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Freedom Award

Celebrating a Legacy of Justice

Story by Bill Bannister  | Photos by Don Perry 

The 28th annual Freedom Award ceremony, presented by the National Civil Rights Museum, and was held at the Orpheum Theatre. More than 1,500 people dedicated to the dream of Dr. Martin Luther King arrived at the Halloran Center for the pre-show gala. Each had their own moment of fame as they walked down a special red carpet. Hors d’oeuvres were passed as guests enjoyed libations and mingled with dignitaries attending the event. There was a cornucopia of delicious foods provided by Big Momma’s and Granny’s Catering. Mouth-watering delights like blackened catfish and andouille potato hash with crawfish cream sauce were served up in special martini glasses, along with whiskey brown sugar ribs, crispy fried chicken, creamy mac and cheese, collard and kale greens, hot water cornbread and vegetarian paella. 

Since 1991, the Freedom Award has served as a symbol of the ongoing fight for human rights, both in America and around the world. Award recipients are celebrated for their tireless contributions in civil and human rights and for their dedication to creating opportunity for the disenfranchised. The many sponsors and individual patrons make the long-lasting impact of this signature fundraising event possible. Freedom Award recipients include Nelson Mandela, The Dalai Lama, Oprah Winfrey, Stevie Wonder, President Jimmy Carter, Colin Powell, Bishop Desmond Tutu, Harry Belafonte, Mikhail Gorbachev, Myrlie Evers-Williams, Sidney Poitier, and Marlo Thomas.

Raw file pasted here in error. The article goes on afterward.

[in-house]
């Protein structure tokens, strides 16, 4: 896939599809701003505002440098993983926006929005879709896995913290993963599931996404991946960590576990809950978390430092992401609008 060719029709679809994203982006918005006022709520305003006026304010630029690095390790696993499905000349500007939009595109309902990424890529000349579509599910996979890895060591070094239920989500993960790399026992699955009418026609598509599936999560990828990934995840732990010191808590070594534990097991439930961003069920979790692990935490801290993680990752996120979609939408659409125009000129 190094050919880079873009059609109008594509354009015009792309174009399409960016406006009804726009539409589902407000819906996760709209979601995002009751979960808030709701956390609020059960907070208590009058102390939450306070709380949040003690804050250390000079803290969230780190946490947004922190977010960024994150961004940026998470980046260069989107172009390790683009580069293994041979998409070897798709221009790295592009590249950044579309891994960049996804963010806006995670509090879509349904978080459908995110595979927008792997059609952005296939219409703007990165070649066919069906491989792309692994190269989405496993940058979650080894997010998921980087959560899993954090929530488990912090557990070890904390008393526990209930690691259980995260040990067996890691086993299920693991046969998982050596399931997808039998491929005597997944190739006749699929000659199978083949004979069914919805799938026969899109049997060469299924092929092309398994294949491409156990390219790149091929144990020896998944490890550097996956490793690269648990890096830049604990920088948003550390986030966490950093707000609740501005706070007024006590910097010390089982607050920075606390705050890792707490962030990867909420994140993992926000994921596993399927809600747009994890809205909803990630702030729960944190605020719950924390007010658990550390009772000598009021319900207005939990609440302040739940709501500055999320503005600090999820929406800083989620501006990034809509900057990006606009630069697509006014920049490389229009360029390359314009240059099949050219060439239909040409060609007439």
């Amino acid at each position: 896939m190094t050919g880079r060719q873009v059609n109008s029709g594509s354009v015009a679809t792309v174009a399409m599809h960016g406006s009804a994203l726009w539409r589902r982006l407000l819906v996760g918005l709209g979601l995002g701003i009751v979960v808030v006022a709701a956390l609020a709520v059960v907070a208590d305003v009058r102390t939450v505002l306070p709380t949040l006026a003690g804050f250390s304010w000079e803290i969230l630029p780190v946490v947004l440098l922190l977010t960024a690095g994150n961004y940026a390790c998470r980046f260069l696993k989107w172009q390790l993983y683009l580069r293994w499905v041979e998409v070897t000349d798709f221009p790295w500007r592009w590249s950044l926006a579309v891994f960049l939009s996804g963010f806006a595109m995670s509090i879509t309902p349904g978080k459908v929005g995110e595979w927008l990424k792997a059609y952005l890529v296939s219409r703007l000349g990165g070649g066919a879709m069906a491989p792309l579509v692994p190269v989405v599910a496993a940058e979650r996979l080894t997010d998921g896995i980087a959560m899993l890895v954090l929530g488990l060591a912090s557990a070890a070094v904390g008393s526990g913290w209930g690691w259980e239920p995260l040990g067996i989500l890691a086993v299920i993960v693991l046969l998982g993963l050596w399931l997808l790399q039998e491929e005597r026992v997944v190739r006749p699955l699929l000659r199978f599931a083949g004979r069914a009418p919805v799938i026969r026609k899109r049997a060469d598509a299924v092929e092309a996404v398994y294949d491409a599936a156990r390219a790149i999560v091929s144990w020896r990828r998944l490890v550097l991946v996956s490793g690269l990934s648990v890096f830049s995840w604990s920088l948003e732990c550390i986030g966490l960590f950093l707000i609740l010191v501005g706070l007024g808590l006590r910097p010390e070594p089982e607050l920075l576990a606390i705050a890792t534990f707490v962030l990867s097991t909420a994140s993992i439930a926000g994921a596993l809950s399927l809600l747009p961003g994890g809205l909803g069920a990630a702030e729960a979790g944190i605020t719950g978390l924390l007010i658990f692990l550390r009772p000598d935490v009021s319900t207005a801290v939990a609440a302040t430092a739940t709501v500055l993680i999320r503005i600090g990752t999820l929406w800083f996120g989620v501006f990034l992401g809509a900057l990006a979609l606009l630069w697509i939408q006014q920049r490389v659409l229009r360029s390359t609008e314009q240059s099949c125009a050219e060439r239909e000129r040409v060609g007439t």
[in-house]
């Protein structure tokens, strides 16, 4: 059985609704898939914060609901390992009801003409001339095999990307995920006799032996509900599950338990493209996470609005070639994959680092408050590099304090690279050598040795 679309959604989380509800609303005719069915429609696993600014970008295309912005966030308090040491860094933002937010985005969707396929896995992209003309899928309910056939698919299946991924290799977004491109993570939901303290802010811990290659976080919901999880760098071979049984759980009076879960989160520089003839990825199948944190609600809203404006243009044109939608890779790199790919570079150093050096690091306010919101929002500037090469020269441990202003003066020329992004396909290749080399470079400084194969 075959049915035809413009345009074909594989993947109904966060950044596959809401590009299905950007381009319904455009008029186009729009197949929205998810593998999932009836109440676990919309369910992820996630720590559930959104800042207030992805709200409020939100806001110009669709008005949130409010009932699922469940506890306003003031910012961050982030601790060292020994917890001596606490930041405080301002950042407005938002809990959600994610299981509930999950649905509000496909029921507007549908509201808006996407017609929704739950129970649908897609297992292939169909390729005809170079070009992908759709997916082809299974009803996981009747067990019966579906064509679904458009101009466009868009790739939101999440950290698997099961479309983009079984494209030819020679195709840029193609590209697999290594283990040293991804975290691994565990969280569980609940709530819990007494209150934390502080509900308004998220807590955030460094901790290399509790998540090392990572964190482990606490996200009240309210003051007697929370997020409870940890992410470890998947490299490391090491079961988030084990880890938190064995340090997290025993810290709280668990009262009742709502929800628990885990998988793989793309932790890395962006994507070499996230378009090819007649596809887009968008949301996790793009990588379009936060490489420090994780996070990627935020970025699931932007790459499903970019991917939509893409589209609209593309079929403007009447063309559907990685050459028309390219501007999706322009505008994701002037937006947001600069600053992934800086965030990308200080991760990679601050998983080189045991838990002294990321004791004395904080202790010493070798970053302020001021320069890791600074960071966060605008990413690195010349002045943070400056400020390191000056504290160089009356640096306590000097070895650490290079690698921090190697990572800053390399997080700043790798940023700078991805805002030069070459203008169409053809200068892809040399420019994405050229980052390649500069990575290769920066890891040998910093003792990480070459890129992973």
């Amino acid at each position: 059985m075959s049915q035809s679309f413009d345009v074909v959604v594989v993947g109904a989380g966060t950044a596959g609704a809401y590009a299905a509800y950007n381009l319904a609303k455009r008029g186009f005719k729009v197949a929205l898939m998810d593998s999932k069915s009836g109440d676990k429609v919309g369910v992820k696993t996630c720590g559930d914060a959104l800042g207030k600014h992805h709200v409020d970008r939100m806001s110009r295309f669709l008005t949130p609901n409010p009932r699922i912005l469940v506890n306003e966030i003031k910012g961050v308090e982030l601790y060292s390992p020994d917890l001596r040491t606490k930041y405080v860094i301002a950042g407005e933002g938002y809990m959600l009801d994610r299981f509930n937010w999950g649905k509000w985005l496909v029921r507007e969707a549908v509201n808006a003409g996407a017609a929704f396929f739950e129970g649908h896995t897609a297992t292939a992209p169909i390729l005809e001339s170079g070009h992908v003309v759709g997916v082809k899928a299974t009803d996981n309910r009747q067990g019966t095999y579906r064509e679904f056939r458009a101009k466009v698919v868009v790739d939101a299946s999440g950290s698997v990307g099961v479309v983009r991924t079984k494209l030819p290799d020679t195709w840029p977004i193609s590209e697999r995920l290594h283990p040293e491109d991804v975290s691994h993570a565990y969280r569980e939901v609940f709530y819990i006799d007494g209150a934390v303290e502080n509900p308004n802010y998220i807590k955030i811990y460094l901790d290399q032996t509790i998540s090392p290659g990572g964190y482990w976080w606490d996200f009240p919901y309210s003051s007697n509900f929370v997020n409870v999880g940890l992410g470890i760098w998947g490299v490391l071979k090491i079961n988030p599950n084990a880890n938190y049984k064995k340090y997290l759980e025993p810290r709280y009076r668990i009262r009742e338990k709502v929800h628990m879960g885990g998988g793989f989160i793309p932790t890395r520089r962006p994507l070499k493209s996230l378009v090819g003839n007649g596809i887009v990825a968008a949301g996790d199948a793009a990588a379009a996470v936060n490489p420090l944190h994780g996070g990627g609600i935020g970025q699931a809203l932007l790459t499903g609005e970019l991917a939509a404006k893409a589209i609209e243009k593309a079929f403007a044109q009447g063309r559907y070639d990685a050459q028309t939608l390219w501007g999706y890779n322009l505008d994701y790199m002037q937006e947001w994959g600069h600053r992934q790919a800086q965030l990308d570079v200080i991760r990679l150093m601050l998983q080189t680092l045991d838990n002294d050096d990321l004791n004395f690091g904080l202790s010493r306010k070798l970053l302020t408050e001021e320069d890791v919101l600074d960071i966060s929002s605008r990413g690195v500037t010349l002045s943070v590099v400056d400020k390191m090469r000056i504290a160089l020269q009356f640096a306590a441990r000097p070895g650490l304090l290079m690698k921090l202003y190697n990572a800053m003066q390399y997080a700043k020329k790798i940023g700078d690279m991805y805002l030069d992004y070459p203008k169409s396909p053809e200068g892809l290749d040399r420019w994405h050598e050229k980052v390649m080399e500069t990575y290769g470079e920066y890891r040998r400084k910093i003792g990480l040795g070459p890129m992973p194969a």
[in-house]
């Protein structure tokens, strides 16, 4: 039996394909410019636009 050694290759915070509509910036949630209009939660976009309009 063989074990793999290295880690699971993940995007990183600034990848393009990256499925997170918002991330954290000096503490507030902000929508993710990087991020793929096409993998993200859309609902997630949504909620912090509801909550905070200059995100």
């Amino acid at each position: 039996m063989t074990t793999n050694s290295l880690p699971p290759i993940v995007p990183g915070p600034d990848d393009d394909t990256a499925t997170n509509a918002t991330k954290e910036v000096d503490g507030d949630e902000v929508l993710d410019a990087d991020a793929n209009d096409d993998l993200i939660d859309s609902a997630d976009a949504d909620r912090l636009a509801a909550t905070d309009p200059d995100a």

This year’s honorees included leading recording artist John Legend, who uses his influence and resources to promote social justice and equality. His recording “Preach” is aimed at a broken criminal justice system in dire need of reform. Also honored was Nigerian human rights, civil rights and democracy advocate Hafsat Abiola, who is President of Women of Africa. Her work is a tribute to her parents who lost their lives while leading the movement for democracy, which ended military rule in Nigeria in the 1990s. 2019 honoree Gloria Steinem, a legendary figure in the struggle for women’s rights, is also a prolific writer, lecturer and political activist. Additionally, she is a member of the Beyond Racism Initiative, a three-year effort on the part of activists in Brazil, South Africa and the USA to compare racial patterns and learn cross-nationally. This year’s award ceremony paid a special tribute to “The Negro Motorist Green Book,” which identified safe accommodations and services for African Americans who traveled during the segregated Jim Crow era. 


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